In English, many things are named after a particular country – but have you ever wondered what those things are called in those countries?
- The survey team rediscovered the earthworks, reviving the possibility that a 16th century fort may still exist on the Norfolk coast.
- Walk along the path enclosed by old metal railings, through a metal kissing gate then head straight up the hillside to reach a tumbledown wall and the earthworks of Bank Slack.
- The earthworks of the Neolithic henge comprise a 2 m. high bank with a 2 m. deep ditch.
- The castle dates back to c 1180, but is also thought to incorporate earlier Anglo-Saxon earthworks.
- The more powerful it was, the longer and heavier the trains it could pull, but the more substantial its rails and earthworks had to be to carry it.
- The massive earthworks, 15 m. thick, still stand to a height of 3 m. and are pierced by three original entrances.
- Some 1400 kilometres of earthworks need to be completed before it can take the ballast, sleepers and rails.
- On opposite sides of the Manawapou River mouth the earthworks of Thacker's and Inman's redoubts can also still be seen and just south of the town the Okautiro redoubt.
- By his time only some of the earthworks, and the outer defence that was part of the city wall, survived.
- Up on the hill, the Americans pulled back, abandoning the earthworks and the Breed's Hill Fort to the oncoming attack.
- It is not known whether there were similar earthworks around the southern settlements; archaeology has failed to find clear evidence of such.
- They are also reminiscent of ancient earthworks by Native American cultures, making each timeless regardless of their temporary nature.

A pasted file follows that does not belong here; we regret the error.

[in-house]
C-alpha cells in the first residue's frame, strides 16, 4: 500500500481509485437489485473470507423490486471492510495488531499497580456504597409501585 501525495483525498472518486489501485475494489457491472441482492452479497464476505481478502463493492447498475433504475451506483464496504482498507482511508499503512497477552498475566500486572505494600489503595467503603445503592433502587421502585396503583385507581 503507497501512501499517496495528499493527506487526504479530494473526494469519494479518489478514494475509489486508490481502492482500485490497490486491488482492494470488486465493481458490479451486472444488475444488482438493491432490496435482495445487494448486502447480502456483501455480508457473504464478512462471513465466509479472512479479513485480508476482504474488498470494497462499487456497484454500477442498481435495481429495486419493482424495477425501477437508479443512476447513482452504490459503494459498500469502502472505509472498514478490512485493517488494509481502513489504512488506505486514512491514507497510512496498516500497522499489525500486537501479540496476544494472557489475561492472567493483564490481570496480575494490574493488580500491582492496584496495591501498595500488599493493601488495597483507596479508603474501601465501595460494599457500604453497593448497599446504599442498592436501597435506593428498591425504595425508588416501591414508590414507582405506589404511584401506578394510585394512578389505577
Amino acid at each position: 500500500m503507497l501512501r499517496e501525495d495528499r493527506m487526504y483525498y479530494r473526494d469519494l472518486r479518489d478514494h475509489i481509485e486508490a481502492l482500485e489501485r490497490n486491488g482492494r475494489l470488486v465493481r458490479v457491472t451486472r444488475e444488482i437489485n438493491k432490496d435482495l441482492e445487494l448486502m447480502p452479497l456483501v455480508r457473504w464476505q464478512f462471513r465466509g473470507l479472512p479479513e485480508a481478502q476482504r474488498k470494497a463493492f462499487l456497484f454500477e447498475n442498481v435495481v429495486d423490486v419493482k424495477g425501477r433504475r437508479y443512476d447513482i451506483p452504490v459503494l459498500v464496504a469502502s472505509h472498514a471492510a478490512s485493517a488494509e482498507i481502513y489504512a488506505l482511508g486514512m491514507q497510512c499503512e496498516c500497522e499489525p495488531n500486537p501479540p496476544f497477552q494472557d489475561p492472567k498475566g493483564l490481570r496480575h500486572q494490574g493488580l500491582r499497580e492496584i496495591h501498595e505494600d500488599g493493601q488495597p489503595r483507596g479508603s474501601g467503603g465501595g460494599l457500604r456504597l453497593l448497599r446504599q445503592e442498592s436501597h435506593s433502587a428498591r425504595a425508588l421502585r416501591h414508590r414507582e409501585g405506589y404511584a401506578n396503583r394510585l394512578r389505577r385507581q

- In the most Belgicized areas, hill forts tended to give way to large settlements on lower ground, sometimes with their approaches defended by great running earthworks.
- Studies show the crabs can also cause serious damage by burrowing into banks and earthworks along rivers.
- When the massive inner earthworks were added, with only two entrances, they enclosed an arena separated from the outside world by an imposing barrier.
- Most of these sites survive not as impressive ruins, but as the grassed-over remains of slumped earthworks formerly supporting timber structures.
- Great care was taken as the board envisaged disastrous results if the earthworks collapsed and released a wall of water upon New Plymouth.
- Approximately twelve thousand men lived in huts, and an outer and inner line of defensive earthworks were built.
- In many other cases, evidence of masonry features or earthworks allows us to appreciate that the structures of urban castles embodied the architecture of authority.
- Nineteenth century map-makers had a feeling there was something more to the area when they spotted the remains of Iron Age earthworks during an Ordnance Survey expedition.
2(work)trabajos de preparación del terreno masculine
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